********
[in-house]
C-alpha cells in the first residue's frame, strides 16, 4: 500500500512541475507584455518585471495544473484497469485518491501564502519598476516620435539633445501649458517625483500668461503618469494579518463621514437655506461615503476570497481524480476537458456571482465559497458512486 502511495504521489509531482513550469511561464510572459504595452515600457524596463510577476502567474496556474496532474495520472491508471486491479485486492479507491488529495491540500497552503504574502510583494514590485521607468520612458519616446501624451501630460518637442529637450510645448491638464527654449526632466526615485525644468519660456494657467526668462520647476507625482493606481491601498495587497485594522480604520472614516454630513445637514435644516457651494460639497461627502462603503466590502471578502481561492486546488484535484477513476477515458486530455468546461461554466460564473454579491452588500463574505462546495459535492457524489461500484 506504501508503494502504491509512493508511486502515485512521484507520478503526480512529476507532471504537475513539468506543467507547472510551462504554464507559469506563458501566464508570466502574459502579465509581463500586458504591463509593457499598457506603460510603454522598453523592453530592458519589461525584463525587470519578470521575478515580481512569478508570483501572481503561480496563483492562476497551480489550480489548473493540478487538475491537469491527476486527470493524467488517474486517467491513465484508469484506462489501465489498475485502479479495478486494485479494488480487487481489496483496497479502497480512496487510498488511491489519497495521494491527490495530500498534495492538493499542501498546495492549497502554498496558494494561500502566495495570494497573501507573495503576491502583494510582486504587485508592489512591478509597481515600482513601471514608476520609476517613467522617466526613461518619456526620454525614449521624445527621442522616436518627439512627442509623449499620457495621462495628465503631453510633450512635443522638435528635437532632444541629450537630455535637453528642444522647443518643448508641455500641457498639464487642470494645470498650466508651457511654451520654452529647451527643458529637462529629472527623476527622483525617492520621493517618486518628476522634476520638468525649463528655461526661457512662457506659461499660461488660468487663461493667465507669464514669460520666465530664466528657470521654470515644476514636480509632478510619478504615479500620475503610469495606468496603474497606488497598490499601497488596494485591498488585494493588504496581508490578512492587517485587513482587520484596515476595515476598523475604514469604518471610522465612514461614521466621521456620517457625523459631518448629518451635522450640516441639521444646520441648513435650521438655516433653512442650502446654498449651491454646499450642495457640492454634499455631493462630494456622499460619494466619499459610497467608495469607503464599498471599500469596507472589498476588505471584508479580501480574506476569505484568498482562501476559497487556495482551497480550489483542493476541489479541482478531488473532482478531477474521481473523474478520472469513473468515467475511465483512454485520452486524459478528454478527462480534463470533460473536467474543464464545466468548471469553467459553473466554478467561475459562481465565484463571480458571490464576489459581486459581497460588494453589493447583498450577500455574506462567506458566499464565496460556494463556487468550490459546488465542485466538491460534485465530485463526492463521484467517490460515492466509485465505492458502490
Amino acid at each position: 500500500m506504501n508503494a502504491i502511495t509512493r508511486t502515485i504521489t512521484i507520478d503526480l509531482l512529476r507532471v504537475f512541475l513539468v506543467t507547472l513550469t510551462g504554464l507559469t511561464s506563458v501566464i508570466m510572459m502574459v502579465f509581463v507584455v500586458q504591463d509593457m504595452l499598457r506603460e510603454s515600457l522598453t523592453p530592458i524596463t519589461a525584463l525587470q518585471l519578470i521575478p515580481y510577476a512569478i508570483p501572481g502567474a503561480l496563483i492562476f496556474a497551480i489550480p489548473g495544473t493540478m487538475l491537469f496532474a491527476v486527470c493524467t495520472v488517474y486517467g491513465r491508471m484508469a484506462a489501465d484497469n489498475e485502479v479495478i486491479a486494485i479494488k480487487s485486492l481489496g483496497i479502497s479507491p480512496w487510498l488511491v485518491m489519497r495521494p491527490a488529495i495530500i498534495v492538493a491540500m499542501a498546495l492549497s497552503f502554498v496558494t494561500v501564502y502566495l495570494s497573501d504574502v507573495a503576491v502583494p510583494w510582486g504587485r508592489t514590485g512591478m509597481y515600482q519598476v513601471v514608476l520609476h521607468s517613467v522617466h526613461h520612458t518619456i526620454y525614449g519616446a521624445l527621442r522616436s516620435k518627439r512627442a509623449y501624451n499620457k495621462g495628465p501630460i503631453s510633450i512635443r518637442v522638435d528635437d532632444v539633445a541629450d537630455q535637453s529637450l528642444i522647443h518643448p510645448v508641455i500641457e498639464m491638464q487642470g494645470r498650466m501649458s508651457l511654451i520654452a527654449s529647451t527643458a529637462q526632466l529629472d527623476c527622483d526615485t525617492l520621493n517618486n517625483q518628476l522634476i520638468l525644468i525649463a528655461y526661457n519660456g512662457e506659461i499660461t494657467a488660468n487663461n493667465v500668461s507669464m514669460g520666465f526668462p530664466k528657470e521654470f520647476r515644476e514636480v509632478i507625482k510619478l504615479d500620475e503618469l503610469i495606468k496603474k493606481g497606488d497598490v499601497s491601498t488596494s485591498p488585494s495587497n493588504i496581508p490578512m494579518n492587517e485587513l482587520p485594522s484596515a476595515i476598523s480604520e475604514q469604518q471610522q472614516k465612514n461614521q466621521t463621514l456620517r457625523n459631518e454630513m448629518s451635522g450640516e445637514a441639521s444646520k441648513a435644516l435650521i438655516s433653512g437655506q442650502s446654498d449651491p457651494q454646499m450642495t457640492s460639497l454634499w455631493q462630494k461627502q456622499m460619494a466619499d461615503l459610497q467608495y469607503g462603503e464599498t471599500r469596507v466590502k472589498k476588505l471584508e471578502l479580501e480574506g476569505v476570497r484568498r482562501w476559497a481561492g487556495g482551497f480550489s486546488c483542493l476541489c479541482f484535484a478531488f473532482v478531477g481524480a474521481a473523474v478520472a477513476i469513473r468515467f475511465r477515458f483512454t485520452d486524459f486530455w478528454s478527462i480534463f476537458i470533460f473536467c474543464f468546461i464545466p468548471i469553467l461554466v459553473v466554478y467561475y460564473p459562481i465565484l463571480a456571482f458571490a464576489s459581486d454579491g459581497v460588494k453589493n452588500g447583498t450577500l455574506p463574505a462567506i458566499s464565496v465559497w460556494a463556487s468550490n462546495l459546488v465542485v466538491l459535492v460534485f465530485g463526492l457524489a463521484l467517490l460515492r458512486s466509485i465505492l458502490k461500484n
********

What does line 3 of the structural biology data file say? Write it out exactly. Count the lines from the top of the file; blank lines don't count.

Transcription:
Amino acid at each position: 500500500m506504501n508503494a502504491i502511495t509512493r508511486t502515485i504521489t512521484i507520478d503526480l509531482l512529476r507532471v504537475f512541475l513539468v506543467t507547472l513550469t510551462g504554464l507559469t511561464s506563458v501566464i508570466m510572459m502574459v502579465f509581463v507584455v500586458q504591463d509593457m504595452l499598457r506603460e510603454s515600457l522598453t523592453p530592458i524596463t519589461a525584463l525587470q518585471l519578470i521575478p515580481y510577476a512569478i508570483p501572481g502567474a503561480l496563483i492562476f496556474a497551480i489550480p489548473g495544473t493540478m487538475l491537469f496532474a491527476v486527470c493524467t495520472v488517474y486517467g491513465r491508471m484508469a484506462a489501465d484497469n489498475e485502479v479495478i486491479a486494485i479494488k480487487s485486492l481489496g483496497i479502497s479507491p480512496w487510498l488511491v485518491m489519497r495521494p491527490a488529495i495530500i498534495v492538493a491540500m499542501a498546495l492549497s497552503f502554498v496558494t494561500v501564502y502566495l495570494s497573501d504574502v507573495a503576491v502583494p510583494w510582486g504587485r508592489t514590485g512591478m509597481y515600482q519598476v513601471v514608476l520609476h521607468s517613467v522617466h526613461h520612458t518619456i526620454y525614449g519616446a521624445l527621442r522616436s516620435k518627439r512627442a509623449y501624451n499620457k495621462g495628465p501630460i503631453s510633450i512635443r518637442v522638435d528635437d532632444v539633445a541629450d537630455q535637453s529637450l528642444i522647443h518643448p510645448v508641455i500641457e498639464m491638464q487642470g494645470r498650466m501649458s508651457l511654451i520654452a527654449s529647451t527643458a529637462q526632466l529629472d527623476c527622483d526615485t525617492l520621493n517618486n517625483q518628476l522634476i520638468l525644468i525649463a528655461y526661457n519660456g512662457e506659461i499660461t494657467a488660468n487663461n493667465v500668461s507669464m514669460g520666465f526668462p530664466k528657470e521654470f520647476r515644476e514636480v509632478i507625482k510619478l504615479d500620475e503618469l503610469i495606468k496603474k493606481g497606488d497598490v499601497s491601498t488596494s485591498p488585494s495587497n493588504i496581508p490578512m494579518n492587517e485587513l482587520p485594522s484596515a476595515i476598523s480604520e475604514q469604518q471610522q472614516k465612514n461614521q466621521t463621514l456620517r457625523n459631518e454630513m448629518s451635522g450640516e445637514a441639521s444646520k441648513a435644516l435650521i438655516s433653512g437655506q442650502s446654498d449651491p457651494q454646499m450642495t457640492s460639497l454634499w455631493q462630494k461627502q456622499m460619494a466619499d461615503l459610497q467608495y469607503g462603503e464599498t471599500r469596507v466590502k472589498k476588505l471584508e471578502l479580501e480574506g476569505v476570497r484568498r482562501w476559497a481561492g487556495g482551497f480550489s486546488c483542493l476541489c479541482f484535484a478531488f473532482v478531477g481524480a474521481a473523474v478520472a477513476i469513473r468515467f475511465r477515458f483512454t485520452d486524459f486530455w478528454s478527462i480534463f476537458i470533460f473536467c474543464f468546461i464545466p468548471i469553467l461554466v459553473v466554478y467561475y460564473p459562481i465565484l463571480a456571482f458571490a464576489s459581486d454579491g459581497v460588494k453589493n452588500g447583498t450577500l455574506p463574505a462567506i458566499s464565496v465559497w460556494a463556487s468550490n462546495l459546488v465542485v466538491l459535492v460534485f465530485g463526492l457524489a463521484l467517490l460515492r458512486s466509485i465505492l458502490k461500484n